Further, the frame of the present invention can operate as a fluid reservoir for the hydraulic fluid. By returning hydraulic fluid to the top of the reservoir in the spine-like frame and running it down the frame, the fluid can be cooled, thus eliminating the need for additional radiator style cooling of the hydraulic system. This return system also allows for any excess pressure built up on the fluid during braking to be released into the frame, thereby preventing a blowout of the hydraulic lines or seals. Alternatively, the present invention can use a hydrostatic drive unit or the clutch and chain style drive units that exist in the market today.
The present invention may also incorporate a new lighting system. Lights are typically attached to the neck or handlebar portion of a motorcycle. However, this prevents the user from seeing low objects directly in front of the motorcycle, such as manholes, rocks, glass, cracks in the road, potholes, etc. By placing one or more lights on the engine carrier, these objects or obstructions may be more easily seen.
BRIEF DESCRIPTION OF THE DRAWINGS
FIG. 1 is a side view of a motorcycle of the prior art.
FIG. 2 is a side view of one embodiment of the motorcycle of the present invention.
FIG. 3 is a side view of the motorcycle of FIG. 2 with the seat and housing removed.
FIG. 4 is a side view of the opposite side of the motorcycle shown in FIG. 3.
FIG. 5 is a front vew of the motorcycle of FIGS. 3 and 4.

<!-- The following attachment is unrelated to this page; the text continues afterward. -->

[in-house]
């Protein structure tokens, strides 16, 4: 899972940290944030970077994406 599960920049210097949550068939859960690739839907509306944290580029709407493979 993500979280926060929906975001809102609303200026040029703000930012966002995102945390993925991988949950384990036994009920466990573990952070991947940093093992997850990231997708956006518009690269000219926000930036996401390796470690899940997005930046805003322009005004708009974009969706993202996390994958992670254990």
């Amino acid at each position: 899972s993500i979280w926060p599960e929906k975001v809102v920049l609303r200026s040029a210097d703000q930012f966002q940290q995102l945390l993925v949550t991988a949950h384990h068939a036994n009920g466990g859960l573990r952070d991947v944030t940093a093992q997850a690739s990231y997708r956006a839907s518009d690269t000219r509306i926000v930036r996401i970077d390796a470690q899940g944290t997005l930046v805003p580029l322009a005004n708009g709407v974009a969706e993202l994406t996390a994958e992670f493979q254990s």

FIG. 6 is a close up side view of one embodiment of the front section of the drive unit of the present invention.
FIG. 7 is a close up side view of one embodiment of the hydraulic pump system of the present invention.
FIG. 8 is a close up side view of one embodiment of the rear section of the drive unit of the present invention.
FIG. 9 is a side view of one embodiment of the frame of the present invention.
DETAILED DESCRIPTION OF THE INVENTION
The present invention will be described as it applies to its preferred embodiment. It is not intended that the present invention be limited to the described embodiment. It is intended that the invention cover all modifications and alternatives which may be included within the spirit and scope of the invention.
A standard motorcycle 10 commonly seen on the road today is shown in FIG. 1. As can be seen, the motorcycle 10 of current designs uses a gasoline engine 12 connected to a clutch and chain drive unit 14. The engine 12 is supported by a pair of down tubes or supporting braces 16 secured to the neck 18 of the motorcycle 10.
The present invention is generally shown in FIG. 2. A rider will sit in the seat 35 secured to a removable covering 38. As shown in FIGS. 3–5, the covering 38 and seat 35 have been removed to show the arrangement of the frame 24 and the engine carrier 26. The motorcycle 20 of the present invention generally includes a power plant 22 and fuel tank 28 secured to a frame 24.
Many of the prior motorcycle frames included supporting braces 16 as shown in FIG. 1. The present invention eliminates the need for the supporting braces 16 by employing a new and unique frame 24. The frame 24 can be built out of many materials, including, but not limited to aluminum, titanium, high carbon steel, or any other strong ferrous or non-ferrous material. Generally, the frame 24 of the present invention includes a backbone 30 having an upper portion 32 and lower portion 34. The backbone 30 is durable enough to resist torsional forces applied to the frame 24. The backbone 30 of the present invention is preferably constructed from 2″×5″ steel tubing. Any cross-sectional shape may be employed so long as the resulting backbone 30 has the required strength to resist torsional forces normally encountered during operation of motorcycle 20.